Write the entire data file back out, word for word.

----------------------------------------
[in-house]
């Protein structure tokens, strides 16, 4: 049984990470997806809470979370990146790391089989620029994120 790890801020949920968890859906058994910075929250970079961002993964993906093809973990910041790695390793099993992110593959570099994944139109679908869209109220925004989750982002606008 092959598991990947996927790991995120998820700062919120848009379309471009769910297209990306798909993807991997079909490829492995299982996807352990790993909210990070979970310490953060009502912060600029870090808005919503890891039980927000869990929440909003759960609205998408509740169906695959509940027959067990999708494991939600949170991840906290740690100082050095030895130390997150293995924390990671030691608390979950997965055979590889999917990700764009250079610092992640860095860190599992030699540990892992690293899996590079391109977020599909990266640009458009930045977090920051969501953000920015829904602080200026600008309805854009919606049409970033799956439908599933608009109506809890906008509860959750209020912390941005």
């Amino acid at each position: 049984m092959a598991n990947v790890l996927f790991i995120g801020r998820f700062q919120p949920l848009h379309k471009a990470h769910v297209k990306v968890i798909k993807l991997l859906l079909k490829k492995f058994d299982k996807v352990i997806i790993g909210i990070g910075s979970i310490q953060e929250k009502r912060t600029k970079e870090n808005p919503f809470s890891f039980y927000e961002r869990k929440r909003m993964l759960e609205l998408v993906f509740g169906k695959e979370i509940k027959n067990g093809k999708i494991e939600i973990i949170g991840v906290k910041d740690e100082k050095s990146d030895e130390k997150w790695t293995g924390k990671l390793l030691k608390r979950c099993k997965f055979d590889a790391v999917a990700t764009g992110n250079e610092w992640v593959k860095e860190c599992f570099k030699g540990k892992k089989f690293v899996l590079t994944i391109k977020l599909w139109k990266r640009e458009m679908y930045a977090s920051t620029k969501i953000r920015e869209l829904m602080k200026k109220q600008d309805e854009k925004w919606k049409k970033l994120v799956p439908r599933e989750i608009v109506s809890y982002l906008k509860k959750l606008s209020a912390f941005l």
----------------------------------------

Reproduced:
[in-house]
């Protein structure tokens, strides 16, 4: 049984990470997806809470979370990146790391089989620029994120 790890801020949920968890859906058994910075929250970079961002993964993906093809973990910041790695390793099993992110593959570099994944139109679908869209109220925004989750982002606008 092959598991990947996927790991995120998820700062919120848009379309471009769910297209990306798909993807991997079909490829492995299982996807352990790993909210990070979970310490953060009502912060600029870090808005919503890891039980927000869990929440909003759960609205998408509740169906695959509940027959067990999708494991939600949170991840906290740690100082050095030895130390997150293995924390990671030691608390979950997965055979590889999917990700764009250079610092992640860095860190599992030699540990892992690293899996590079391109977020599909990266640009458009930045977090920051969501953000920015829904602080200026600008309805854009919606049409970033799956439908599933608009109506809890906008509860959750209020912390941005």
């Amino acid at each position: 049984m092959a598991n990947v790890l996927f790991i995120g801020r998820f700062q919120p949920l848009h379309k471009a990470h769910v297209k990306v968890i798909k993807l991997l859906l079909k490829k492995f058994d299982k996807v352990i997806i790993g909210i990070g910075s979970i310490q953060e929250k009502r912060t600029k970079e870090n808005p919503f809470s890891f039980y927000e961002r869990k929440r909003m993964l759960e609205l998408v993906f509740g169906k695959e979370i509940k027959n067990g093809k999708i494991e939600i973990i949170g991840v906290k910041d740690e100082k050095s990146d030895e130390k997150w790695t293995g924390k990671l390793l030691k608390r979950c099993k997965f055979d590889a790391v999917a990700t764009g992110n250079e610092w992640v593959k860095e860190c599992f570099k030699g540990k892992k089989f690293v899996l590079t994944i391109k977020l599909w139109k990266r640009e458009m679908y930045a977090s920051t620029k969501i953000r920015e869209l829904m602080k200026k109220q600008d309805e854009k925004w919606k049409k970033l994120v799956p439908r599933e989750i608009v109506s809890y982002l906008k509860k959750l606008s209020a912390f941005l």